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Recap: Boston Bruins 4, Carolina Hurricanes 1 - Plenty of Chances, Little Payoff

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The gas gauge is hovering around E for the Canes as they drop their second in a row to an Atlantic opponent.

Boston native Noah Hanifin scored the lone Canes goal against his hometown team.
Boston native Noah Hanifin scored the lone Canes goal against his hometown team.
Jamie Kellner

Any hope the Carolina Hurricanes had of making the postseason has gone down the drain in a hurry over the past 48 hours.

A day after the Canes spent large stretches of time looking lifeless against the Toronto Maple Leafs, they returned to PNC Arena on Friday and promptly got smoked 4-1 by a Boston Bruins team intent on making their own playoff push.

It was a throwback to earlier in the season. The Canes brought their game in a fast-moving first period, firing twelve shots on B's goaltender Tuukka Rask, but they found themselves down by two thanks to goals 2:12 apart by Patrice Bergeron and Matt Beleskey. Again, like the PNC crowd has seen so many times this year, the Canes' carelessness with the puck cost them, with Jaccob Slavin turning the puck over under pressure from Brett Connolly for the B's first goal.

Despite the score, Canes captain Eric Staal said, he was happy with how the squad came out of the gate.

"I thought we were ready to go. I thought we were competitive," Staal said in what may have been his final comments to the Carolina media before the trade deadline on Monday. "I thought we played hard. We made some mistakes against a team that knows how to play. We just weren't able to find enough offensively."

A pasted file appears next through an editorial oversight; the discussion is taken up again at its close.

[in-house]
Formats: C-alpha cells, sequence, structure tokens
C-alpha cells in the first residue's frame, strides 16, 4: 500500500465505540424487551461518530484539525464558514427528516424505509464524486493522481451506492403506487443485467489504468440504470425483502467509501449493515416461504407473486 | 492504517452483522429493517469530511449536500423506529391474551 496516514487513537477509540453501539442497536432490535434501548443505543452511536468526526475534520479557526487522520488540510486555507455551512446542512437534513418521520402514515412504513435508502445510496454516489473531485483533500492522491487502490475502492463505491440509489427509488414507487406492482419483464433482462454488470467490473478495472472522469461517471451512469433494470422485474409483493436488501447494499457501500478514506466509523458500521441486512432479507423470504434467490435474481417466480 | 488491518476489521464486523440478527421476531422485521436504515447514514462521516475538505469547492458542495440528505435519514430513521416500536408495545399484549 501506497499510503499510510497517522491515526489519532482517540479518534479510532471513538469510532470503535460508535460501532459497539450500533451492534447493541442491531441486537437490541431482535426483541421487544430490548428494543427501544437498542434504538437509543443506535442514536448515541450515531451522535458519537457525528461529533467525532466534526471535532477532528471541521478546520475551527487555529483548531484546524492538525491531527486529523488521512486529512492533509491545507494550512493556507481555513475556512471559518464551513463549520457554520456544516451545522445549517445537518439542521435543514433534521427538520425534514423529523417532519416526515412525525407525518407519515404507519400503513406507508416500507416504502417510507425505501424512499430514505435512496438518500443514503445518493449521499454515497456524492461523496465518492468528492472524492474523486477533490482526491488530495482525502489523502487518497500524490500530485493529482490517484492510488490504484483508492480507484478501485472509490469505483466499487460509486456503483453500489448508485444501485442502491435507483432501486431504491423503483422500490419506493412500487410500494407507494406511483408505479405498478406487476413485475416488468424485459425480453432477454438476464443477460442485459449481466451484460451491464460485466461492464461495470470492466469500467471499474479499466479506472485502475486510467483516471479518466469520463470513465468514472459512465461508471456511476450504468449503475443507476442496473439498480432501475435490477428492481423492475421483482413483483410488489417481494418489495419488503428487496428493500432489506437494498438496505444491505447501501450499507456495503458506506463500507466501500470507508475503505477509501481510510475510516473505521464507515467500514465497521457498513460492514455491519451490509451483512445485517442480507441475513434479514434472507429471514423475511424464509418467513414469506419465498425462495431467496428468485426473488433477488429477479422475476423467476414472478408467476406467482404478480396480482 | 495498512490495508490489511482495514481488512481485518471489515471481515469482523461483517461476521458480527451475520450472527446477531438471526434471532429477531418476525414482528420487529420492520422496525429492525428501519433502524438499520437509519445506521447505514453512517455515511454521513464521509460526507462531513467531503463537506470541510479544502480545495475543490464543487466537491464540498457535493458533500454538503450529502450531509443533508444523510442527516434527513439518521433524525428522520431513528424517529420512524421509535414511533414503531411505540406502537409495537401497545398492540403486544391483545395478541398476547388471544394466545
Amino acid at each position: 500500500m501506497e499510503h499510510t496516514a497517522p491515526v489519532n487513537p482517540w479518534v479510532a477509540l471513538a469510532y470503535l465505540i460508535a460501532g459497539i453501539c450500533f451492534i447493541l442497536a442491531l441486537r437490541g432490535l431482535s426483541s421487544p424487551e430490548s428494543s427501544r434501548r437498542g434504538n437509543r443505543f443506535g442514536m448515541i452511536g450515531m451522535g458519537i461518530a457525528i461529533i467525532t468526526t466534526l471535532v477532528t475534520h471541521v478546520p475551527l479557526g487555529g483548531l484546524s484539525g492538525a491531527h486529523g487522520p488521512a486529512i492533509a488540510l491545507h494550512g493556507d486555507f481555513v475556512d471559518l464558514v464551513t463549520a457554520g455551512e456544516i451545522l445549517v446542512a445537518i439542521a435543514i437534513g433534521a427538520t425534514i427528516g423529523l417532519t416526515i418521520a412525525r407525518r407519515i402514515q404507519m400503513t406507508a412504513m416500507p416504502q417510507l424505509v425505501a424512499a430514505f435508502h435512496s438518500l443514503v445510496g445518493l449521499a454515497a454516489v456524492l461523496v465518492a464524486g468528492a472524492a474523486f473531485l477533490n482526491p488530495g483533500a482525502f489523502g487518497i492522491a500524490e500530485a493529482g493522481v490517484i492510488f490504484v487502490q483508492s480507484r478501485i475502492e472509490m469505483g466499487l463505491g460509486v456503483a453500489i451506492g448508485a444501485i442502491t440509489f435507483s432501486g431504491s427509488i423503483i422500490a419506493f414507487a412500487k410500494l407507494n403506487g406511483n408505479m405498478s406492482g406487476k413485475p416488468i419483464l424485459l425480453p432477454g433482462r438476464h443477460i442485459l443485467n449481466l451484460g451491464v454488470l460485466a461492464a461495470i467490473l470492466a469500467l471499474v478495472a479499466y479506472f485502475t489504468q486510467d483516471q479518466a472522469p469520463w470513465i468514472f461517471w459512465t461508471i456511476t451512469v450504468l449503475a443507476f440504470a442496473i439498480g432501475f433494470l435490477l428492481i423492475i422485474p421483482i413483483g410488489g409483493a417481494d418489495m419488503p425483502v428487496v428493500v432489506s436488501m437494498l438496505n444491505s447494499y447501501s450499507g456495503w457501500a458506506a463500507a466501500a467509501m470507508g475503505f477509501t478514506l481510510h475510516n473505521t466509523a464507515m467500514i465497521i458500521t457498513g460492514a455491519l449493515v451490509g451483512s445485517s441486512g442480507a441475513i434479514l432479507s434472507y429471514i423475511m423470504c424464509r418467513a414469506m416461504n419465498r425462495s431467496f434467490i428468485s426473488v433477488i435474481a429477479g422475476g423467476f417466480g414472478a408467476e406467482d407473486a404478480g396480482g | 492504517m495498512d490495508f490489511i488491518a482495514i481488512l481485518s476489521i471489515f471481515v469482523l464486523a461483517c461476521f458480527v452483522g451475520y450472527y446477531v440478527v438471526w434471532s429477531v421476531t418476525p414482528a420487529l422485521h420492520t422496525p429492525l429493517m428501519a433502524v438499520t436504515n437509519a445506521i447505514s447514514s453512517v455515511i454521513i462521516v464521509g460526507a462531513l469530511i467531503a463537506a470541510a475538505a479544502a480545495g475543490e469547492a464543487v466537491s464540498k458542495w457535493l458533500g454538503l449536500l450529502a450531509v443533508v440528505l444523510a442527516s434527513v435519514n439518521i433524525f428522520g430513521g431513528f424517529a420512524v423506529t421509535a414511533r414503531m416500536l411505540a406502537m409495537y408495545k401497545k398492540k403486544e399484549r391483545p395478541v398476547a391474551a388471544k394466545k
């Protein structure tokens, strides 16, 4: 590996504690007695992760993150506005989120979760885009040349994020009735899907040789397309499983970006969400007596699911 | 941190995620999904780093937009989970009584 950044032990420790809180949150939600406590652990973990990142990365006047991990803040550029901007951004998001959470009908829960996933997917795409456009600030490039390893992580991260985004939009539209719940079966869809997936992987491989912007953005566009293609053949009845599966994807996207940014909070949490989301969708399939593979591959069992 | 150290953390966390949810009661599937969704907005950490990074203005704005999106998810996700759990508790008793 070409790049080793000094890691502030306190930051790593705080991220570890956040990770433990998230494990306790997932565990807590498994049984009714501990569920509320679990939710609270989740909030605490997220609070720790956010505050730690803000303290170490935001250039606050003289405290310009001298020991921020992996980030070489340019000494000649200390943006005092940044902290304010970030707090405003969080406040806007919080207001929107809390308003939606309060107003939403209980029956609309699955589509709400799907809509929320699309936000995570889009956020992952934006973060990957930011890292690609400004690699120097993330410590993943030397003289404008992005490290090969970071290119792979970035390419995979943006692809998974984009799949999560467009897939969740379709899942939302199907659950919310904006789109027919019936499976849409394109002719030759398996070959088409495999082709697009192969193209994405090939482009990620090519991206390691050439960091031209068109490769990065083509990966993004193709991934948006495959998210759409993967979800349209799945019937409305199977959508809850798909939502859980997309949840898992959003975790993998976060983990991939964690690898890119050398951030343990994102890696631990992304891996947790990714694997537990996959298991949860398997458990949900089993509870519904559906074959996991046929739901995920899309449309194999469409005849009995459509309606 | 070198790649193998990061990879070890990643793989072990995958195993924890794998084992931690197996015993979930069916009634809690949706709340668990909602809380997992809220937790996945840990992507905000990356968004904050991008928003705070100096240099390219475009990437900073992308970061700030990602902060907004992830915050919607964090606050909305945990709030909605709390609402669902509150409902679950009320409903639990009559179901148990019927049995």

Noah Hanifin, playing his first game against his hometown team, cut the lead in half three minutes into the third period with a power play goal that was originally credited to Victor Rask. Rask himself came close a couple of minutes later, before Beleskey hammered in the dagger at 6:24 with his second of the game.

"The third one hurt," said Canes coach Bill Peters. "I thought we had some looks when it was 3-1, but we skated hard tonight. We hadn't skated in our last two games. That was a positive for sure."

Rask somehow missed the net on a feed from Riley Nash with four minutes to go, emblematic of the way the Canes got their chances but couldn't convert. They fired 40 shots on Tuukka Rask, but never really seemed to trouble the Bruins' netminder.

With Andrej Nestrasil out - for the rest of the season, according to the man himself on an Instagram post earlier on Friday - the Canes' hot line was significantly cooled by the combination of Bergeron, Marchand and Connolly. Jordan Staal finished a team-worst minus-4, and Chris Terry and Joakim Nordstrom both posted a minus-3. Terry was moved off the wing in favor of Elias Lindholm in the third period.

A crowd of 17,917, the largest at PNC since the home opener back in October, tried to boost the Canes in the dying minutes, but Brad Marchand extended his team lead with his 32nd goal of the season into the empty net with 13 seconds remaining. Ultimately, the Canes looked done in by the Bruins' relentless forecheck and their own empty tank of gas.

With the trade deadline looming, the Canes are saying all the right things, but the uncertainty is weighing on every member of the locker room. Monday can't come soon enough, no matter who actually remains once the horn sounds at 3:00.

The Canes were scheduled to practice on Saturday, but Peters gave the team the day off to rest up and prepare for a visit from the St. Louis Blues on Sunday afternoon.